Sim Bhullar (left) and his brother Tanveer (right) are members of the New Mexico State Aggies. (CP and Getty)
It’s become part of his daily life and for the most part, he's fine with all of the attention.
“If you’re having a good day you don’t mind,” the 18-year-old Toronto native said in a phone interview. “If you’re kind of in a hurry to get something done and people come up to you and ask for a picture, you can’t say no because that’s not the right thing to do . . . It doesn’t bother me [most of the time] but it does get to me sometimes when I’m in a hurry.
“If if we go to the mall or Canada’s Wonderland people always ask for pictures and ask me how tall I am.”
Most, likely know little to nothing about who Bhullar is or what he’s capable of on the basketball court yet he immediately grabs people's attention because of his physical stature: he’s 7-foot-3, 260 pounds. He’s also a potentially large piece of the future for the New Mexico State Aggies men’s basketball team.
And he’s only half of the story.
His older brother Sim is 7-foot-5 and heading into his sophomore season with the Aggies. During the 2012-2013 college basketball season Sim garnered plenty of attention because of his size and made a significant impact on the court, averaging 10.1 points and 6.7 rebounds per game, helping lead the Aggies to a March Madness berth.
“It was a crazy experience,” said 20-year-old Sim when asked about what it was like to be a part of the Madness. "You’re playing in a 20,000-seat arena. We didn’t play in an arena like that the whole year and the atmosphere was crazy. I’ve dreamed about playing on that NCAA court since I was a little kid and to see it come to fruition is a great feeling.”
“Going back to India was crazy because we couldn’t be normal people, we couldn’t walk on the streets because people would crowd around us and follow us so we just had to stay inside,” Tanveer Bhullar recalls. “Whenever my parents wanted to go out as a family our uncle acted as our bodyguard. When we went to the Golden Temple it was crazy because we got out of the car and the people who worked at the Golden Temple led us through . . . Before we got inside there were probably 150-200 people just following us.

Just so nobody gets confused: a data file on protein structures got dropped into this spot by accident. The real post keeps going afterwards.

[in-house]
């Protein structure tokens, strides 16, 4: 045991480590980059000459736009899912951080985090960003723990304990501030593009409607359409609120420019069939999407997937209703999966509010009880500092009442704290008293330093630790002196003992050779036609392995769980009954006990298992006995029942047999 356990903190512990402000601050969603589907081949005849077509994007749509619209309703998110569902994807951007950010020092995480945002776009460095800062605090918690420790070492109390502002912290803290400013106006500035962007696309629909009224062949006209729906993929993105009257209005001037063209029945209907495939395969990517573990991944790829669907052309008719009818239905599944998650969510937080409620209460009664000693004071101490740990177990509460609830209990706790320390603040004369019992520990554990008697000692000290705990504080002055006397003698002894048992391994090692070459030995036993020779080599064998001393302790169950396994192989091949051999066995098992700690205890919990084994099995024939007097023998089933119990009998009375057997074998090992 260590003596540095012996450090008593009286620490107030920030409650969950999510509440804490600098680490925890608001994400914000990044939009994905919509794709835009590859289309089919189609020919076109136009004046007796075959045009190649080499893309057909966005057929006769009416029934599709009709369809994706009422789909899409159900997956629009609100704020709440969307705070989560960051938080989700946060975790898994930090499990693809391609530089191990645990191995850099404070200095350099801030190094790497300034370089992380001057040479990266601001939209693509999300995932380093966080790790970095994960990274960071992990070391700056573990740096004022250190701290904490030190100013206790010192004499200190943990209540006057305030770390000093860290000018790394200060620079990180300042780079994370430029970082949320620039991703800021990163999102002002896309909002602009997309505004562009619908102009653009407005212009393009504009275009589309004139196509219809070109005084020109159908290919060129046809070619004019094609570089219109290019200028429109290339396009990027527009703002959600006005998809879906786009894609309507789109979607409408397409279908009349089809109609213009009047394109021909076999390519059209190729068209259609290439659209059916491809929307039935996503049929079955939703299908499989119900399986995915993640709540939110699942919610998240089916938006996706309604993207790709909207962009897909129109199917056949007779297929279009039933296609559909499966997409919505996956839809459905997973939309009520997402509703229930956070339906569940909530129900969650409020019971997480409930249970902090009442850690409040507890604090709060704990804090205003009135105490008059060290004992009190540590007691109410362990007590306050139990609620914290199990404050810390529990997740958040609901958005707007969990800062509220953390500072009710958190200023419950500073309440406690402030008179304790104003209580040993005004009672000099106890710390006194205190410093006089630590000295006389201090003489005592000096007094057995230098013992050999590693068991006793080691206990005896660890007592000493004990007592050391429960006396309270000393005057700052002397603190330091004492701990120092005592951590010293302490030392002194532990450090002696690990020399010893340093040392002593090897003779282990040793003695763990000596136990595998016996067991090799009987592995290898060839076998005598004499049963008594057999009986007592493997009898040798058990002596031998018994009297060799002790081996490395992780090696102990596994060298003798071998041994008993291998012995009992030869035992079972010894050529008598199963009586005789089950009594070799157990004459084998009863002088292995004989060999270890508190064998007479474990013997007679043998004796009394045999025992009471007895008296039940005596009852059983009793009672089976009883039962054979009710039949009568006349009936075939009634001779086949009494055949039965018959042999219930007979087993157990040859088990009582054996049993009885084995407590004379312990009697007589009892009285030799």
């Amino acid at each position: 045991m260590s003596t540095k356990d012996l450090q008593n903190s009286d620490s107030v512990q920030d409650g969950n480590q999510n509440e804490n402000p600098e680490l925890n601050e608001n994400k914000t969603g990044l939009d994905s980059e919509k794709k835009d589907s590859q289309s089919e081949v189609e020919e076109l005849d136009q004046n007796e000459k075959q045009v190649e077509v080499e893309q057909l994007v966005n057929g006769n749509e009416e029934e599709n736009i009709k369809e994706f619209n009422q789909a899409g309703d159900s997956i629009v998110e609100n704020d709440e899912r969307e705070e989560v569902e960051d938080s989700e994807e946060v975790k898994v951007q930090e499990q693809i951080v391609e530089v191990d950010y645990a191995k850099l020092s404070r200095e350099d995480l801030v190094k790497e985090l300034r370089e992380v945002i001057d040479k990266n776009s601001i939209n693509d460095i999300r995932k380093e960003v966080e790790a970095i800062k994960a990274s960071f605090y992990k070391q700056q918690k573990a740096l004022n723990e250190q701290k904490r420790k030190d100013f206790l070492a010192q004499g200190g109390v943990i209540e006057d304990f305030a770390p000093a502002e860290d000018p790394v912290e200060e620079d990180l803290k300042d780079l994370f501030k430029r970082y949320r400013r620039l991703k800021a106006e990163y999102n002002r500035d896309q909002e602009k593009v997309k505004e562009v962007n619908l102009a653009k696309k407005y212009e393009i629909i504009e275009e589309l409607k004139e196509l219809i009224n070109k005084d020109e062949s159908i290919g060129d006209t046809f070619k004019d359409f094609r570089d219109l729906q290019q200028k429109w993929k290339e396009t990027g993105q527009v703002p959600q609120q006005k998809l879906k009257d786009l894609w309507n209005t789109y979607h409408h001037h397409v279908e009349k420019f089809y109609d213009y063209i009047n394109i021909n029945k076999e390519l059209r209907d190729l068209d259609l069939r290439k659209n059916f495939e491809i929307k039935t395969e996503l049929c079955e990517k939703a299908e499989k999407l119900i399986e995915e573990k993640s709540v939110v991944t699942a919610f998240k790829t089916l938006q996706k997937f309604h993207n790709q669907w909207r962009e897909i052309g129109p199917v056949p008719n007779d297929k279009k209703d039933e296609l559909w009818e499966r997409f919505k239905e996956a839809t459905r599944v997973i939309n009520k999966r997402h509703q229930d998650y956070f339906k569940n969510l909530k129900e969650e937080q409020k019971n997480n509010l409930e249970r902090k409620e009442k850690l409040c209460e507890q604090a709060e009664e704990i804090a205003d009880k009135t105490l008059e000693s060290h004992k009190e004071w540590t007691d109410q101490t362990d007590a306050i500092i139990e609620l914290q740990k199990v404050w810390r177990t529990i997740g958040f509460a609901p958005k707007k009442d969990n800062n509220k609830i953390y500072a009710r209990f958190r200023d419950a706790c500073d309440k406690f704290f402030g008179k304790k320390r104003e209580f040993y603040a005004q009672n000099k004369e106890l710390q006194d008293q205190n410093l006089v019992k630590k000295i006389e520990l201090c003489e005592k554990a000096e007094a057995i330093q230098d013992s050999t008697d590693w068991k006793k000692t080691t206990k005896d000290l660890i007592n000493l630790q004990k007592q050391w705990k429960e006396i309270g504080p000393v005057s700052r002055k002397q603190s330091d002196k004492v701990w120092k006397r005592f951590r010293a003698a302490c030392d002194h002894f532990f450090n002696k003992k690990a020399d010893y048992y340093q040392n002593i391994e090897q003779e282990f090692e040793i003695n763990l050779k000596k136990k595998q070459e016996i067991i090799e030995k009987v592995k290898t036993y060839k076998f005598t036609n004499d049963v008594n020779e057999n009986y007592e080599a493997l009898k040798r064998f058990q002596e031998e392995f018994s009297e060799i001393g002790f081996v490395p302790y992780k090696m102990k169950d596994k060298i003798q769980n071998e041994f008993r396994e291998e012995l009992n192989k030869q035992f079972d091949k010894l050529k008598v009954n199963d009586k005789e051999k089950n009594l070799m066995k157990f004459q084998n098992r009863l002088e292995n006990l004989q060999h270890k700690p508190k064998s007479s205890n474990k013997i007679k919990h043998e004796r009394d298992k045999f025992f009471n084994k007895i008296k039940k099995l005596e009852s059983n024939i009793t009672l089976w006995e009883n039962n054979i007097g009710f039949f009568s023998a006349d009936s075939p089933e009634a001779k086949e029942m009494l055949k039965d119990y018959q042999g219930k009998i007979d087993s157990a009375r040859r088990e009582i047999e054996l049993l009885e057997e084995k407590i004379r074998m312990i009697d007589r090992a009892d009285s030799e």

“There were two people walking around with us the whole time, I felt like a celebrity for sure. I’m not really sure if it’s because people knew who we were or they were just following us because we were tall.”
Though neither of the Bhullar brothers were born in India it’s been said if either one of them makes the NBA it could have a profound effect on the growth of the game in a country that boasts a population of just over 1.2 billion. ESPN analyst Paul Biancardi said in a New York Times story in 2011 that Sim making the NBA would help popularize the game and spark interest in India much like Yao Ming was able to do for the game in China and Dirk Nowitzki in Germany.
That idea brings a certain amount of pressure to the Bhullars. Tanveer tries to pull positives from the situation.
“There’s 1.2 billion people living [in India] and zero people playing in the NBA,” he said. “But all my coaches have said we need to take it as a positive and put it to the side . . . We’ve been told not to forget about the pressure, and at the end of the day if you do make it to the NBA think about how many people you’re going to make proud.”
The Bhullars were first introduced to the sport in the early stages of elementary school and Tanveer says though he always had the size that many associate with those who play the game, he knew nothing about it prior to picking up a ball for the first time.
He was in Grade 4 then and people had told his parents that he and Sim should get into basketball because of their height – Tanveer remembers being around 5-foot-8 when he was in Grade 3, which is about a foot and a half taller than the average nine-year-old. So they enrolled in an after-school program and their rise in the sport began, though it didn’t happen quickly.